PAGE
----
When it comes to Facebook, the highs and lows just keep coming.
On the one hand, the social media giant posted record profits for the holiday quarter in 2018. On the other, it proceeded to get itself into another privacy scandal, angering another technology giant: Apple Inc.
First thing’s first: Facebook just posted record profit for the fourth quarter ending December 2018, because of $6.88 billion in net income, a 61 percent growth compared to last year. Its average revenue per user clocked in at $7.37, which dwarfed the forecasted $7.11. That ARPU represented 21 percent over the previous quarter and 19 percent over the same period last year. Earnings, at $2.38 per share, jumped 65 percent year-over-year.
Plateauing user growth in North America and Europe was a major concern for the company in 2018. While those worries haven’t completely gone away — particularly as scandals keep erupting around the tech company — the matter does not seem as dire as it appeared last year, at least for now.
Daily and monthly active users hit expectations, at 1.52 billion and 2.32 billion users, respectively, meeting the benchmark for growth. Both represent a 1.8 percent gain over last quarter, and 8.6 percent increase over the same period in 2018.
Clearly, the user base isn’t expanding as rapidly as it did in the past. But Facebook added a million daily users in the U.S. and Canada, and saw growth in every region, which matters. And considering the high-profile scandals that have been dogging the platform, Wall Street apparently still views it as a good sign. At the close of trading, Facebook shares landed at $150.42, up 4.32 percent, and continued to rocket up more than 12 percent in extended trading.
“Our community and business continue to grow,” said Facebook founder and chief executive officer Mark Zuckerberg. “We’ve fundamentally changed how we run our company to focus on the biggest social issues, and we’re investing more to build new and inspiring ways for people to connect.”
Naturally, Zuckerberg wants to talk about the successes, the hit Stories feature and the warm-and-fuzzy narrative of helping people connect, rather than the last-minute scandal that slid in and ticked off Apple, just before Facebook’s earnings posted.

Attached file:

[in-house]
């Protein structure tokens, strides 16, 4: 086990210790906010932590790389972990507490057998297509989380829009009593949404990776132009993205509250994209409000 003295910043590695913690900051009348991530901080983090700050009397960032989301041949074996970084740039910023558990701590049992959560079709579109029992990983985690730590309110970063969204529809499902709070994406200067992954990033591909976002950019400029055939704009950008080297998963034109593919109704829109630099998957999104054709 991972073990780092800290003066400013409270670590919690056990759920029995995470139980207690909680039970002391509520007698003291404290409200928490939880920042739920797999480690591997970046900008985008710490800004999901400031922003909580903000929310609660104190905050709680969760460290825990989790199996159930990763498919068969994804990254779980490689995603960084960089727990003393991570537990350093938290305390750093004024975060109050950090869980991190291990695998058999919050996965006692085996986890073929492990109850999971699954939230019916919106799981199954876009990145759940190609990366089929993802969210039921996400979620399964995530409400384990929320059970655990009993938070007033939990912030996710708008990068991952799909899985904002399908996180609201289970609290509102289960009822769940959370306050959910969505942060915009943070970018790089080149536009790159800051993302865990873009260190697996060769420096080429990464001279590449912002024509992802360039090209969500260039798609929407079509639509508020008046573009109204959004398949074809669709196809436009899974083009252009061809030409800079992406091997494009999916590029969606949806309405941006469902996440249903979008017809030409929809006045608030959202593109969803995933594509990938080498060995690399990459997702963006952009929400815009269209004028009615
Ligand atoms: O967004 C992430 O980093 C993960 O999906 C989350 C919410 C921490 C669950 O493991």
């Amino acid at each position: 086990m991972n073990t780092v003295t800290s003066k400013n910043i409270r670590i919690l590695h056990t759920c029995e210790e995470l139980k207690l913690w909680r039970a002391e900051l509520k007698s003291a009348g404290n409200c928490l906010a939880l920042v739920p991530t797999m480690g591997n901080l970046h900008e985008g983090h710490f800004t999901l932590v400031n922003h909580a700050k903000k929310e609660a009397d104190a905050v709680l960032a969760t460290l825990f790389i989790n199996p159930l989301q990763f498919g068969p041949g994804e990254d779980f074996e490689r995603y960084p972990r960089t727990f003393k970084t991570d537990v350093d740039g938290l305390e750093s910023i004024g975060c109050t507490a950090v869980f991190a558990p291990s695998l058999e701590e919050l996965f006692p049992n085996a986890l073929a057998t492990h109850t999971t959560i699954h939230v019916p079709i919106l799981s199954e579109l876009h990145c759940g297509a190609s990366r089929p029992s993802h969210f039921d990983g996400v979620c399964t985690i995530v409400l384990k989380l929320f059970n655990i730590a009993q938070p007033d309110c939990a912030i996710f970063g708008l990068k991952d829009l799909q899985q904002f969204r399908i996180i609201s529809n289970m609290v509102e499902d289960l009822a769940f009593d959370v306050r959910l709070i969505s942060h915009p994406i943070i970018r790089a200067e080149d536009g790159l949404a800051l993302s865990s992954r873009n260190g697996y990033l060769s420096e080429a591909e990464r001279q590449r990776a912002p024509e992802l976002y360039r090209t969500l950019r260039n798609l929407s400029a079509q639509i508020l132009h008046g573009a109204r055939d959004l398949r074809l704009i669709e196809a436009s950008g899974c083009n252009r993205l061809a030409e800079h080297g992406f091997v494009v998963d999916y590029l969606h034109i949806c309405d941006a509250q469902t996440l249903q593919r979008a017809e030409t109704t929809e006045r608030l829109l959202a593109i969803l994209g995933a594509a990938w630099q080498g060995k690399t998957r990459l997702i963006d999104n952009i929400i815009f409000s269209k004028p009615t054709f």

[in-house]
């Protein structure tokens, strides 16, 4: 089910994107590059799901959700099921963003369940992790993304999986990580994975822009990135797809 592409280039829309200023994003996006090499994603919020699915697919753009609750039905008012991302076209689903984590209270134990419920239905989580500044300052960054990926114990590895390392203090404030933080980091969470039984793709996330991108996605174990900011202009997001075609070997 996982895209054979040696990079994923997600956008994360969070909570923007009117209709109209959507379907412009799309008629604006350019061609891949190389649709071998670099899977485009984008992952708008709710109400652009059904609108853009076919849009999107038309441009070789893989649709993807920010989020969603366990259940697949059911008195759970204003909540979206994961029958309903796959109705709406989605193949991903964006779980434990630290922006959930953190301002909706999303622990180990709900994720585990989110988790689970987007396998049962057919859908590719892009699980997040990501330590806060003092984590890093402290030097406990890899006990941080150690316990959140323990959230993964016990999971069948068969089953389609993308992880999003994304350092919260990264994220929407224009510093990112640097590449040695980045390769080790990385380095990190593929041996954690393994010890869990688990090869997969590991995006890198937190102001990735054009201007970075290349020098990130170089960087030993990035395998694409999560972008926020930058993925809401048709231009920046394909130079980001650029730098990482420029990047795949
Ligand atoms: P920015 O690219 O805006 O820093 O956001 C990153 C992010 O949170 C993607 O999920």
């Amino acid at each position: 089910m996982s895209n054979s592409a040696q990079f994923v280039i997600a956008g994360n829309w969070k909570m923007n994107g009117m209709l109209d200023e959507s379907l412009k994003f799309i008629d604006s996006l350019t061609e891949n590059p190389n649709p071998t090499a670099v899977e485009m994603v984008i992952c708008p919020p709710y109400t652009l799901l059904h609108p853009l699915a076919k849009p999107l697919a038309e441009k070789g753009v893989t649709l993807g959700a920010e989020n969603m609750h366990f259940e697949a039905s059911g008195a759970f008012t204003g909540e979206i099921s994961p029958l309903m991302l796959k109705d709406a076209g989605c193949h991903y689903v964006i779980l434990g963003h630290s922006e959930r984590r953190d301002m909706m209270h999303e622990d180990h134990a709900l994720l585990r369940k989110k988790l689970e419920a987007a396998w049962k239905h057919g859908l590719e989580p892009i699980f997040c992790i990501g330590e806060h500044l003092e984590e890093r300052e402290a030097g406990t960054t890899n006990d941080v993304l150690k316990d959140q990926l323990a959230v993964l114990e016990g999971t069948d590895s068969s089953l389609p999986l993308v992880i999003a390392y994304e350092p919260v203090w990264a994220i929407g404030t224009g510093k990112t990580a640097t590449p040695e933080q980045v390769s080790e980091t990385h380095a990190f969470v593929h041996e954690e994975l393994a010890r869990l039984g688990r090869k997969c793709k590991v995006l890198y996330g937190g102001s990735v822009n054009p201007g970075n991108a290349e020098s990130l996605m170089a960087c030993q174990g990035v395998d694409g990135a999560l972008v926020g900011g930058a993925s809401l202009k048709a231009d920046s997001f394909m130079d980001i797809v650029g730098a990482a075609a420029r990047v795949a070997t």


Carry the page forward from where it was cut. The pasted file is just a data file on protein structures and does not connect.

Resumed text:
The latest cat fight between the Silicon Valley giants intensified Wednesday, when the iPhone maker blocked the social media company’s ability to distribute internal iOS apps. The reason: Facebook’s off-label use of Apple’s tech.
Under Apple’s guidelines, companies are allowed to develop and distribute iOS apps for purposes such as workplace communications and testing prerelease versions of apps and updates. Facebook employs such iPhone apps across its workforce. This alone presents no issue. The problem stems from Facebook’s other use for this channel: distributing a “research” app outside the company to target teens, so it could track them.
In exchange, the participants were paid and, in some cases, participated by sending images displaying their mobile usage.
Apple did not immediately respond to a WWD request for comment, but in other public remarks, the Cupertino, Calif.-based company has acknowledged the issue and confirmed that it shut down Facebook iOS enterprise channel.
When questioned about the matter, Facebook told reporters that it planned to take action and shut the app down itself. But then Apple beat it to the punch — and in the process, sealed off all of its other internal iOS apps.
People familiar with the situation told WWD that the lockdown has primarily affected employees with iPhones in cases such as looking up lunchroom menus, shuttle schedules and conference room bookings. Beyond that, internal beta versions of some of Facebook’s apps — which may include Facebook itself, as well as Instagram, Messenger and others — have stopped working.
If Facebook intends to unify its apps under one umbrella, as previous rumors described, and was actively developing changes for it, then the issue could be a wrench in the works.
For now, it’s clear that this latest revelation didn’t have an impact on Facebook’s fourth-quarter earnings report. And it’s not clear if it will influence the next one. But that leads to an important question, maybe the most important one in the Information Era: How far is too far, when it comes to companies bending policies and tracking users? If bottom lines aren’t at stake, then it’s a tough question to tackle.
It would be fascinating if Apple wound up doing what public pressure and Congressional inquiries couldn’t.